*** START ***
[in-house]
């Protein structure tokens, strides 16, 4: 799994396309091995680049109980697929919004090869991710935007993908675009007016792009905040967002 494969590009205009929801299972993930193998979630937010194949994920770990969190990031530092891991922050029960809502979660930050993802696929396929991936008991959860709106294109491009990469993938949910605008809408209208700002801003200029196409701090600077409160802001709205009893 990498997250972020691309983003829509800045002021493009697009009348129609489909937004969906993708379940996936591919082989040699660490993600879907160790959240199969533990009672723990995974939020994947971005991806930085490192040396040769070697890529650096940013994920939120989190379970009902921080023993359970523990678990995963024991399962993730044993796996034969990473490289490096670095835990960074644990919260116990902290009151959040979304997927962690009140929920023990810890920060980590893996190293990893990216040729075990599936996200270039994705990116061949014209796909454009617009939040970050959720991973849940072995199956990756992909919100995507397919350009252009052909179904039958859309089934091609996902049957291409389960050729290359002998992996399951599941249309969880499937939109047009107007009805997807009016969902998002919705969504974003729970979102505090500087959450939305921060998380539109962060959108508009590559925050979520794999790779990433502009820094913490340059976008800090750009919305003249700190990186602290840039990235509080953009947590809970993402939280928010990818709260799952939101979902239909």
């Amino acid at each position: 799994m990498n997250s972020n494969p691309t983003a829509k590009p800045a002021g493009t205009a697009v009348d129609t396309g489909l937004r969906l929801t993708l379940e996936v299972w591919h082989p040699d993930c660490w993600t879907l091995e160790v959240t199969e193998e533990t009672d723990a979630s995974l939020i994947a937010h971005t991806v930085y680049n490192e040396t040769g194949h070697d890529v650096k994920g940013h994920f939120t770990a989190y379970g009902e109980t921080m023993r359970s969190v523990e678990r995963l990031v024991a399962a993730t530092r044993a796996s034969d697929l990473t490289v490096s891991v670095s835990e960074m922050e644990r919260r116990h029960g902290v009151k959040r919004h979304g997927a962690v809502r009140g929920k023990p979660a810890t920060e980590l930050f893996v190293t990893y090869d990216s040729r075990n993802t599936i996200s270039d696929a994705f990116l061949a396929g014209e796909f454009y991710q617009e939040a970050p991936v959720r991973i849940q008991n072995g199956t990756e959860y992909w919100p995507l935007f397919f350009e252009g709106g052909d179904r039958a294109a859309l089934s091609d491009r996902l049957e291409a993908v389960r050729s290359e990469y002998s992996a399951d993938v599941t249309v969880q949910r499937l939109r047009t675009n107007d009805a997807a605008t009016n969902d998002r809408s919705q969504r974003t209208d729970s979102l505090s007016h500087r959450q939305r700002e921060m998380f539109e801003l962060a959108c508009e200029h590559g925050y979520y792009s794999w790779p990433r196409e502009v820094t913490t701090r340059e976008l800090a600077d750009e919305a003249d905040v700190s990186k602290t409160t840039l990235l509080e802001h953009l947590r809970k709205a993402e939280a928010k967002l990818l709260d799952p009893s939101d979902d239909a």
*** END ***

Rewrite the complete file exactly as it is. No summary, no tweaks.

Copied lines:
[in-house]
């Protein structure tokens, strides 16, 4: 799994396309091995680049109980697929919004090869991710935007993908675009007016792009905040967002 494969590009205009929801299972993930193998979630937010194949994920770990969190990031530092891991922050029960809502979660930050993802696929396929991936008991959860709106294109491009990469993938949910605008809408209208700002801003200029196409701090600077409160802001709205009893 990498997250972020691309983003829509800045002021493009697009009348129609489909937004969906993708379940996936591919082989040699660490993600879907160790959240199969533990009672723990995974939020994947971005991806930085490192040396040769070697890529650096940013994920939120989190379970009902921080023993359970523990678990995963024991399962993730044993796996034969990473490289490096670095835990960074644990919260116990902290009151959040979304997927962690009140929920023990810890920060980590893996190293990893990216040729075990599936996200270039994705990116061949014209796909454009617009939040970050959720991973849940072995199956990756992909919100995507397919350009252009052909179904039958859309089934091609996902049957291409389960050729290359002998992996399951599941249309969880499937939109047009107007009805997807009016969902998002919705969504974003729970979102505090500087959450939305921060998380539109962060959108508009590559925050979520794999790779990433502009820094913490340059976008800090750009919305003249700190990186602290840039990235509080953009947590809970993402939280928010990818709260799952939101979902239909």
């Amino acid at each position: 799994m990498n997250s972020n494969p691309t983003a829509k590009p800045a002021g493009t205009a697009v009348d129609t396309g489909l937004r969906l929801t993708l379940e996936v299972w591919h082989p040699d993930c660490w993600t879907l091995e160790v959240t199969e193998e533990t009672d723990a979630s995974l939020i994947a937010h971005t991806v930085y680049n490192e040396t040769g194949h070697d890529v650096k994920g940013h994920f939120t770990a989190y379970g009902e109980t921080m023993r359970s969190v523990e678990r995963l990031v024991a399962a993730t530092r044993a796996s034969d697929l990473t490289v490096s891991v670095s835990e960074m922050e644990r919260r116990h029960g902290v009151k959040r919004h979304g997927a962690v809502r009140g929920k023990p979660a810890t920060e980590l930050f893996v190293t990893y090869d990216s040729r075990n993802t599936i996200s270039d696929a994705f990116l061949a396929g014209e796909f454009y991710q617009e939040a970050p991936v959720r991973i849940q008991n072995g199956t990756e959860y992909w919100p995507l935007f397919f350009e252009g709106g052909d179904r039958a294109a859309l089934s091609d491009r996902l049957e291409a993908v389960r050729s290359e990469y002998s992996a399951d993938v599941t249309v969880q949910r499937l939109r047009t675009n107007d009805a997807a605008t009016n969902d998002r809408s919705q969504r974003t209208d729970s979102l505090s007016h500087r959450q939305r700002e921060m998380f539109e801003l962060a959108c508009e200029h590559g925050y979520y792009s794999w790779p990433r196409e502009v820094t913490t701090r340059e976008l800090a600077d750009e919305a003249d905040v700190s990186k602290t409160t840039l990235l509080e802001h953009l947590r809970k709205a993402e939280a928010k967002l990818l709260d799952p009893s939101d979902d239909a």